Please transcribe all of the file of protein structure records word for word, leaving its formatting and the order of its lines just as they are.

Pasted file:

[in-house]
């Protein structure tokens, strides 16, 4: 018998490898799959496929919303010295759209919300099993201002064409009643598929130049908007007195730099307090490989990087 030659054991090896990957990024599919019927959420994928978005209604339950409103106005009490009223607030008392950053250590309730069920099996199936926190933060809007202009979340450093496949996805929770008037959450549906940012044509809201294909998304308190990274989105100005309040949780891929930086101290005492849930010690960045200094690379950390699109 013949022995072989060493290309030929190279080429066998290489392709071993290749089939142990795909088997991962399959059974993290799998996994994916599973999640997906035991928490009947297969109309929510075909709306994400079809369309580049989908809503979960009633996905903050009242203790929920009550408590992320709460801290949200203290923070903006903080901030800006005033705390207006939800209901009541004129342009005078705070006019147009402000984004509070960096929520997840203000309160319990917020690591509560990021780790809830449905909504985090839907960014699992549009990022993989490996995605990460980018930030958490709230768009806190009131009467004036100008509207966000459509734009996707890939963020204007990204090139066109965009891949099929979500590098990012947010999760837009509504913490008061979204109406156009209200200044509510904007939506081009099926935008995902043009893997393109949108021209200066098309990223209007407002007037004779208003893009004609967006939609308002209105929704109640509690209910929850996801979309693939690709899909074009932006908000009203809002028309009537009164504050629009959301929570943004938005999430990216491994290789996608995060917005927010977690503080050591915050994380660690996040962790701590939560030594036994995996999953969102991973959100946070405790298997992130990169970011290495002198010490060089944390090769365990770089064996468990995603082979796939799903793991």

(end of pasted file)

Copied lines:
[in-house]
């Protein structure tokens, strides 16, 4: 018998490898799959496929919303010295759209919300099993201002064409009643598929130049908007007195730099307090490989990087 030659054991090896990957990024599919019927959420994928978005209604339950409103106005009490009223607030008392950053250590309730069920099996199936926190933060809007202009979340450093496949996805929770008037959450549906940012044509809201294909998304308190990274989105100005309040949780891929930086101290005492849930010690960045200094690379950390699109 013949022995072989060493290309030929190279080429066998290489392709071993290749089939142990795909088997991962399959059974993290799998996994994916599973999640997906035991928490009947297969109309929510075909709306994400079809369309580049989908809503979960009633996905903050009242203790929920009550408590992320709460801290949200203290923070903006903080901030800006005033705390207006939800209901009541004129342009005078705070006019147009402000984004509070960096929520997840203000309160319990917020690591509560990021780790809830449905909504985090839907960014699992549009990022993989490996995605990460980018930030958490709230768009806190009131009467004036100008509207966000459509734009996707890939963020204007990204090139066109965009891949099929979500590098990012947010999760837009509504913490008061979204109406156009209200200044509510904007939506081009099926935008995902043009893997393109949108021209200066098309990223209007407002007037004779208003893009004609967006939609308002209105929704109640509690209910929850996801979309693939690709899909074009932006908000009203809002028309009537009164504050629009959301929570943004938005999430990216491994290789996608995060917005927010977690503080050591915050994380660690996040962790701590939560030594036994995996999953969102991973959100946070405790298997992130990169970011290495002198010490060089944390090769365990770089064996468990995603082979796939799903793991």